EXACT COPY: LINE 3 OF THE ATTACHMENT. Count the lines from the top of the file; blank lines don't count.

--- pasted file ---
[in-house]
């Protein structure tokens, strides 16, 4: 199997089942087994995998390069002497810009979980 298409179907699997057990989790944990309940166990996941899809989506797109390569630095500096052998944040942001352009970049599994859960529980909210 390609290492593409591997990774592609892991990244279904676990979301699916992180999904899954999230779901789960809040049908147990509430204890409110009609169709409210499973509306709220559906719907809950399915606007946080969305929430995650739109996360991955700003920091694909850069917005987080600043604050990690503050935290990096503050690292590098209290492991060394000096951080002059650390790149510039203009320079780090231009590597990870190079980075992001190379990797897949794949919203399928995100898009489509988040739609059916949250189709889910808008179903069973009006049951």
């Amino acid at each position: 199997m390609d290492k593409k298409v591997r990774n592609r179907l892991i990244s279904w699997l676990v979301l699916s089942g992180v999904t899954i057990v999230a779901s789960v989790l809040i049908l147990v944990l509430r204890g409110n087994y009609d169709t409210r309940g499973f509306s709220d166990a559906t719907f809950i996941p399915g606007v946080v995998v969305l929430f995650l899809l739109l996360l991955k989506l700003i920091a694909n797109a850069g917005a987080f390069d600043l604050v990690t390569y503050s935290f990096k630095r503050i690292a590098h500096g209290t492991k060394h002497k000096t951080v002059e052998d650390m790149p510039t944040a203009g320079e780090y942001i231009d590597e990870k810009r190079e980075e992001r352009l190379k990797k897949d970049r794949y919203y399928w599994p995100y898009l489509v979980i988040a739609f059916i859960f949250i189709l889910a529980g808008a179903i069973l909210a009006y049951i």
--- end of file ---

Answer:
């Amino acid at each position: 199997m390609d290492k593409k298409v591997r990774n592609r179907l892991i990244s279904w699997l676990v979301l699916s089942g992180v999904t899954i057990v999230a779901s789960v989790l809040i049908l147990v944990l509430r204890g409110n087994y009609d169709t409210r309940g499973f509306s709220d166990a559906t719907f809950i996941p399915g606007v946080v995998v969305l929430f995650l899809l739109l996360l991955k989506l700003i920091a694909n797109a850069g917005a987080f390069d600043l604050v990690t390569y503050s935290f990096k630095r503050i690292a590098h500096g209290t492991k060394h002497k000096t951080v002059e052998d650390m790149p510039t944040a203009g320079e780090y942001i231009d590597e990870k810009r190079e980075e992001r352009l190379k990797k897949d970049r794949y919203y399928w599994p995100y898009l489509v979980i988040a739609f059916i859960f949250i189709l889910a529980g808008a179903i069973l909210a009006y049951i």